• As known to those skilled in the art, it is important to protect OLEDs from moisture and Oxygen. Tempered glass automatically provides this protection. For example, an OLED can be enclosed by two pieces of tempered glass (i.e., the bottom substrate 23 and impact resistant transparent structure 22). Glue with good barrier properties can be applied at the perimeters of the joined pieces of tempered glass to protect the edges. To improve the overall impact resistance, it is preferred to put supporting structures (not shown) within the area enclosed by the perimeter glue, or use lamination glue everywhere between the two tempered glass pieces, as shown in FIG. 2. For extra protection, the OLED can be thin film encapsulated by the encapsulation layer 24 before the application of the glue and/or cover glass.
  • The OLED can be a display or a lighting device. For the lighting case, one example is a pendant lighting device with an OLED attached to an impact resistant transparent structure such as tempered glass. The impact resistant structure not only transmits light, but also prevents the device from breaking in the unfortunate event of lighting fixture falling to the ground. Such devices are particularly useful in harsh environments such as athletic fields and sports courts. The inclusion of durable lighting and display devices in close proximity to the athletic event which is protected from shattering and destruction is especially desirable because it enables improved lighting and display elements on and next to the fields of play without endangering the players or requiring constant replacement or impeding the flow of play by tailing during normal play.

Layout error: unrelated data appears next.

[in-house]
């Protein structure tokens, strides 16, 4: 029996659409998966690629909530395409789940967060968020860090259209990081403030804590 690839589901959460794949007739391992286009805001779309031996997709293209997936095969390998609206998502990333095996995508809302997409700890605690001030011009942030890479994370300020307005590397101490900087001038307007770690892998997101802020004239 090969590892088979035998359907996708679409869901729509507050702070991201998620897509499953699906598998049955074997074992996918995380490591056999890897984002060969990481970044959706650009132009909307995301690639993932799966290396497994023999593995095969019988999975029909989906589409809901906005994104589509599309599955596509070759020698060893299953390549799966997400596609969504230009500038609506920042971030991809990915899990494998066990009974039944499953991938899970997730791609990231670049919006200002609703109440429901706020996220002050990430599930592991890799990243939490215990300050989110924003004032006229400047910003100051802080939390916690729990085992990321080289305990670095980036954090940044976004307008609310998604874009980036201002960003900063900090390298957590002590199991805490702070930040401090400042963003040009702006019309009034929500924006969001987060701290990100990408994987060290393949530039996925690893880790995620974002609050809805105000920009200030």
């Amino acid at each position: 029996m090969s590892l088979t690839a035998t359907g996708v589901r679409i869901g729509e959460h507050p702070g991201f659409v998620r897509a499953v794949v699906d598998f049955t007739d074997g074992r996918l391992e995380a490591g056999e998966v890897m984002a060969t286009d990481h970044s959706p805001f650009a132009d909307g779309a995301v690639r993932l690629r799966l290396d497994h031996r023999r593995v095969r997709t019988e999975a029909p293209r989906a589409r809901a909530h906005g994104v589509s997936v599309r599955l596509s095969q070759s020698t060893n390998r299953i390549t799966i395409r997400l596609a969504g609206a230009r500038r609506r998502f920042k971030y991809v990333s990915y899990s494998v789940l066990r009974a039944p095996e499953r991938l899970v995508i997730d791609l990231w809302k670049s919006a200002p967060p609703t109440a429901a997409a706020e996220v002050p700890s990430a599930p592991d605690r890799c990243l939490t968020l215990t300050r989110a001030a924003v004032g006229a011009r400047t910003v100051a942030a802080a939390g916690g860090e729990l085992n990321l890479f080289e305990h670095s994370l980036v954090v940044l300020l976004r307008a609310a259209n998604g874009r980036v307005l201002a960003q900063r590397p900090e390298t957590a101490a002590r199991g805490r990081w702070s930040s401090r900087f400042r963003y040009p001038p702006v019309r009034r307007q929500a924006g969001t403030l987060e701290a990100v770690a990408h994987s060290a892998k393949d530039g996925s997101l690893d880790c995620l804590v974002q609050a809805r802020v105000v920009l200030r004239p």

• The provision of the energy absorption layer either separately or in addition to a toughened layer permits operation of the OLED panel while providing further energy absorption. The energy absorption layer can be applied for example, to the outer surface (e.g., impact side) of the toughened layer, such as the glass layer, or preferably, tempered glass layer, as shown in FIG. 3. FIG. 3 shows a display 30 including an OLED device 31 on an impact resistant transparent structure including a toughened layer 32, and an energy absorption layer 33 on an opposite side of the toughened layer 32. The energy absorption layer 33 can be comprised of any suitable materials, such as tempered glass or preferably plastic or alternating layers of both plastic and glass substrates. The specific amount of impact resistance required, as understood by the skilled in the art, will mandate the specific construction of the OLED device and the invention will not intended to be limited to one single configuration of glass, plastic, or combination thereof in the formation of the impact resistance component of the structure.